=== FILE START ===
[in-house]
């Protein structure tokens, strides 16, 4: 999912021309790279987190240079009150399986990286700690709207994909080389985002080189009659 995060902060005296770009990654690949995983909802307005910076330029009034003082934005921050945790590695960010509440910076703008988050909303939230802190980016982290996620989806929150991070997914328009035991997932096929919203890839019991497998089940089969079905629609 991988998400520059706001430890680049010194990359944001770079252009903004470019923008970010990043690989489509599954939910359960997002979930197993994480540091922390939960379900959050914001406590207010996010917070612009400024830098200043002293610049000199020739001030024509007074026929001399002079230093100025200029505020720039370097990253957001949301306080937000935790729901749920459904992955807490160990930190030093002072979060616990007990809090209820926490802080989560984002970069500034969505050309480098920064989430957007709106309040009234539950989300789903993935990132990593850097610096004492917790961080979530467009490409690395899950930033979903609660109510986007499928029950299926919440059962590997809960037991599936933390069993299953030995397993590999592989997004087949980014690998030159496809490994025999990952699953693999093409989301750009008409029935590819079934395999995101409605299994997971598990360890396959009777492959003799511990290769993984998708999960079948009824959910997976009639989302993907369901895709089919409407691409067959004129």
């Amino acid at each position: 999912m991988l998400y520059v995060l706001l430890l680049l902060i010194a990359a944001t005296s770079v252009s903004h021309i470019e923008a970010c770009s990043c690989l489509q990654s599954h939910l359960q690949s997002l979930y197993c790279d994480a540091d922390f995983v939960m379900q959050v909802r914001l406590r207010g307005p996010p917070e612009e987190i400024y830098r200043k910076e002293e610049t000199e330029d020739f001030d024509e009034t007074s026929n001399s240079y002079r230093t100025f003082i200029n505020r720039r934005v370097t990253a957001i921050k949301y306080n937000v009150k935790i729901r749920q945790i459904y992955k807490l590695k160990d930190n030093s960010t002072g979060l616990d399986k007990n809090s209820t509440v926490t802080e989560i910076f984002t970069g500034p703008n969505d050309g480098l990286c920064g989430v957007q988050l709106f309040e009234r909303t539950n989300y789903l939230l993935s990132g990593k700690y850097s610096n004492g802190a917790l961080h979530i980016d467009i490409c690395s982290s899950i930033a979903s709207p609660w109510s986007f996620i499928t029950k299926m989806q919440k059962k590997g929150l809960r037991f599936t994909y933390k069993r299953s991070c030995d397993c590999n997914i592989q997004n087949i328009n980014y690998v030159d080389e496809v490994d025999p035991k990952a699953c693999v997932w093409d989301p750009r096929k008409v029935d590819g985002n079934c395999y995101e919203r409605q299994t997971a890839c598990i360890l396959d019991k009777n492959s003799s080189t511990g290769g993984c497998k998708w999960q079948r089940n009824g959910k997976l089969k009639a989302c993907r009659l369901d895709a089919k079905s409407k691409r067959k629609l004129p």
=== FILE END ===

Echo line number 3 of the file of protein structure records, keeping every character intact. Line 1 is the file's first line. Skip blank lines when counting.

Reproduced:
């Amino acid at each position: 999912m991988l998400y520059v995060l706001l430890l680049l902060i010194a990359a944001t005296s770079v252009s903004h021309i470019e923008a970010c770009s990043c690989l489509q990654s599954h939910l359960q690949s997002l979930y197993c790279d994480a540091d922390f995983v939960m379900q959050v909802r914001l406590r207010g307005p996010p917070e612009e987190i400024y830098r200043k910076e002293e610049t000199e330029d020739f001030d024509e009034t007074s026929n001399s240079y002079r230093t100025f003082i200029n505020r720039r934005v370097t990253a957001i921050k949301y306080n937000v009150k935790i729901r749920q945790i459904y992955k807490l590695k160990d930190n030093s960010t002072g979060l616990d399986k007990n809090s209820t509440v926490t802080e989560i910076f984002t970069g500034p703008n969505d050309g480098l990286c920064g989430v957007q988050l709106f309040e009234r909303t539950n989300y789903l939230l993935s990132g990593k700690y850097s610096n004492g802190a917790l961080h979530i980016d467009i490409c690395s982290s899950i930033a979903s709207p609660w109510s986007f996620i499928t029950k299926m989806q919440k059962k590997g929150l809960r037991f599936t994909y933390k069993r299953s991070c030995d397993c590999n997914i592989q997004n087949i328009n980014y690998v030159d080389e496809v490994d025999p035991k990952a699953c693999v997932w093409d989301p750009r096929k008409v029935d590819g985002n079934c395999y995101e919203r409605q299994t997971a890839c598990i360890l396959d019991k009777n492959s003799s080189t511990g290769g993984c497998k998708w999960q079948r089940n009824g959910k997976l089969k009639a989302c993907r009659l369901d895709a089919k079905s409407k691409r067959k629609l004129p």